Saturday, February 16, 2013

My Bad

Alas, I have yet again failed to plan my time wisely and do not have an original, amazing, magnificent blog entry to share with you this week regarding the progress of the observation period in Msaranga - shame on me!!  But that may be a good thing....

I am hugely busy there, waking up at the crack of dawn and going home so busted-tired, I can barely eat dinner and scrub the red dust from my skin and hair, let alone sit upright and transcribe my notes.  I've typed up the ones from Monday, February 4th, but the other five days I've observed, not just yet - nearly 70 pages in total now!  Still, they are forthcoming and I can't wait to share some of my findings with you all.

In the meantime, have a look at this newsflash from the Pan African News Agency dated February 9th, 2013.


Education featured at the top of debate in the Tanzanian Parliament during a week when lawmakers focused on shortcomings in the Education and Vocational Training Ministry’s curricula for primary and secondary schools. 

Writing under the headline "Which Way Should Tanzania Take Toward Quality Education?" The Guardian daily wrote that at one point in time, the education curriculum had focused on developing critical and creative thinking, communication, numeracy, literacy, personal and social life skills, and independent learning among students.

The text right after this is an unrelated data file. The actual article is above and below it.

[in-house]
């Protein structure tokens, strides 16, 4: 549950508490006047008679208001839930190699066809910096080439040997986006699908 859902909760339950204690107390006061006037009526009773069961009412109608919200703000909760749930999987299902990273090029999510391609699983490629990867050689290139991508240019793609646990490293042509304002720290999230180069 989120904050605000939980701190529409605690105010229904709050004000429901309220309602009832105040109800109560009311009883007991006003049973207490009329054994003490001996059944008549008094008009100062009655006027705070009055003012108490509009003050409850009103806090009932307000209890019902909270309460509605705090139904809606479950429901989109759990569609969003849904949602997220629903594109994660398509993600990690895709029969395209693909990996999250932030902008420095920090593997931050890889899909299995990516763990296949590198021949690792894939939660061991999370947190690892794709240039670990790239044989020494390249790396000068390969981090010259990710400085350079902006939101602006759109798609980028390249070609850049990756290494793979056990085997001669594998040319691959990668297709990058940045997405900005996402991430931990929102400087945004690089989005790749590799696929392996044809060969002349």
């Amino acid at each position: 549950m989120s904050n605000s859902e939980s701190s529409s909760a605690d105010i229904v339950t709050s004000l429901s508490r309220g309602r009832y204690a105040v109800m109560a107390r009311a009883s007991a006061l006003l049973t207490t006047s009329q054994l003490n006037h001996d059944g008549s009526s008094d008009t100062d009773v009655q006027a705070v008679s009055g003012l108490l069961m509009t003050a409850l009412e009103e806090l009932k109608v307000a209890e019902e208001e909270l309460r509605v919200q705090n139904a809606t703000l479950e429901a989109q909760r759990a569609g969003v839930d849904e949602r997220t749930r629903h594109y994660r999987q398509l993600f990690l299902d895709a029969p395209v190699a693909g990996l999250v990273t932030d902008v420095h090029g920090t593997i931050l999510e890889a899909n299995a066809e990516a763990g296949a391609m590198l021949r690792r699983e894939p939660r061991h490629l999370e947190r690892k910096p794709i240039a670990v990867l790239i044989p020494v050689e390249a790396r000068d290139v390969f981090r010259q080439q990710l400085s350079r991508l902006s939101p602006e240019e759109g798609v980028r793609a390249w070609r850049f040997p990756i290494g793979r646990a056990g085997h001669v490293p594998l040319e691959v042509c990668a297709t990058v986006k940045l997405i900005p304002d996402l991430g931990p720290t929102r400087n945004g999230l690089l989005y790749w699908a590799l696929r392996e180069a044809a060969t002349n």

However, the paper observed that there have since been indications of the syllabi of various subjects in primary and secondary schools being altered, apparently with a view to helping students better cope with global technological changes.

The Guardian asked, "Who would find cause to complain were the new syllabi to involve greater and wider use of computers and the internet as a way of facilitating not only teaching but also learning?"

But the paper wondered, "If the new syllabi were implemented as expected, how many schools would have found themselves adequately equipped to absorb and benefit from the changes as many of them lacked computers, let alone internet connection. 

"The nation has yet to provide enough schools with enough teaching facilities and aids such as classrooms, books, desks and laboratory equipment, all of which would be required irrespective of the type of curriculum.

"What is most at stake here is availability of the requisite resources.  Making adjustments to the curriculum alone cannot promise much difference in the standard of education and training offered in the country. 

"We need resources for training more teachers especially for deployment in remote parts of the country.  As we have long observed, a mere increase in the number of schools does not do us much good," The Guardian said.

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